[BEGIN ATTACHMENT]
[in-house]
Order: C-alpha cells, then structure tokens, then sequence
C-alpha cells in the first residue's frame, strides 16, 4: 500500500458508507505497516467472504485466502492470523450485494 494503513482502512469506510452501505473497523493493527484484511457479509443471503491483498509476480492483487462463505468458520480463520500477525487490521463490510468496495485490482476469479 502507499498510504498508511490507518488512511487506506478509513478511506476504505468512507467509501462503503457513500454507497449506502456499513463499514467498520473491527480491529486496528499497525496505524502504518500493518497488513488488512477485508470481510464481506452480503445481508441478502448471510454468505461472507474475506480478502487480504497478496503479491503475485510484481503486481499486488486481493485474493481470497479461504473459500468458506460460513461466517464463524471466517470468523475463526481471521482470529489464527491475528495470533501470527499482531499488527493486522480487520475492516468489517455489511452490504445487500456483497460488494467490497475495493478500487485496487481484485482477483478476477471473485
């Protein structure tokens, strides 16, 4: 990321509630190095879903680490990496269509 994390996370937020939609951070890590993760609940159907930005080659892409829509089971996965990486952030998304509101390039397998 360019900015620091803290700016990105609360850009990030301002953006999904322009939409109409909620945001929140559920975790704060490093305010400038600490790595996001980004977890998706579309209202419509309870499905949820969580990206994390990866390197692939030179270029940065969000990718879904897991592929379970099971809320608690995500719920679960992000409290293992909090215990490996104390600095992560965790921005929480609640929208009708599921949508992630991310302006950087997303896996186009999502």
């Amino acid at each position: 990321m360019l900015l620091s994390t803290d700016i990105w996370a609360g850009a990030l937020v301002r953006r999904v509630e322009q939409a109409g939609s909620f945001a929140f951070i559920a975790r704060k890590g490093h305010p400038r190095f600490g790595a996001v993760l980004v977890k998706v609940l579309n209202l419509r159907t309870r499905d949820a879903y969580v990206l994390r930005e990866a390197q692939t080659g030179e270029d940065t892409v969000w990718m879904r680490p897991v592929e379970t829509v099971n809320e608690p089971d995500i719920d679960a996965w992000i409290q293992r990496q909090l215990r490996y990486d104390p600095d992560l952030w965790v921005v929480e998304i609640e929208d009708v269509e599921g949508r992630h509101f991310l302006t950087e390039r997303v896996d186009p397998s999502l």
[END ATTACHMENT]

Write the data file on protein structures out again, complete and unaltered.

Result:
[in-house]
Order: C-alpha cells, then structure tokens, then sequence
C-alpha cells in the first residue's frame, strides 16, 4: 500500500458508507505497516467472504485466502492470523450485494 494503513482502512469506510452501505473497523493493527484484511457479509443471503491483498509476480492483487462463505468458520480463520500477525487490521463490510468496495485490482476469479 502507499498510504498508511490507518488512511487506506478509513478511506476504505468512507467509501462503503457513500454507497449506502456499513463499514467498520473491527480491529486496528499497525496505524502504518500493518497488513488488512477485508470481510464481506452480503445481508441478502448471510454468505461472507474475506480478502487480504497478496503479491503475485510484481503486481499486488486481493485474493481470497479461504473459500468458506460460513461466517464463524471466517470468523475463526481471521482470529489464527491475528495470533501470527499482531499488527493486522480487520475492516468489517455489511452490504445487500456483497460488494467490497475495493478500487485496487481484485482477483478476477471473485
């Protein structure tokens, strides 16, 4: 990321509630190095879903680490990496269509 994390996370937020939609951070890590993760609940159907930005080659892409829509089971996965990486952030998304509101390039397998 360019900015620091803290700016990105609360850009990030301002953006999904322009939409109409909620945001929140559920975790704060490093305010400038600490790595996001980004977890998706579309209202419509309870499905949820969580990206994390990866390197692939030179270029940065969000990718879904897991592929379970099971809320608690995500719920679960992000409290293992909090215990490996104390600095992560965790921005929480609640929208009708599921949508992630991310302006950087997303896996186009999502």
């Amino acid at each position: 990321m360019l900015l620091s994390t803290d700016i990105w996370a609360g850009a990030l937020v301002r953006r999904v509630e322009q939409a109409g939609s909620f945001a929140f951070i559920a975790r704060k890590g490093h305010p400038r190095f600490g790595a996001v993760l980004v977890k998706v609940l579309n209202l419509r159907t309870r499905d949820a879903y969580v990206l994390r930005e990866a390197q692939t080659g030179e270029d940065t892409v969000w990718m879904r680490p897991v592929e379970t829509v099971n809320e608690p089971d995500i719920d679960a996965w992000i409290q293992r990496q909090l215990r490996y990486d104390p600095d992560l952030w965790v921005v929480e998304i609640e929208d009708v269509e599921g949508r992630h509101f991310l302006t950087e390039r997303v896996d186009p397998s999502l």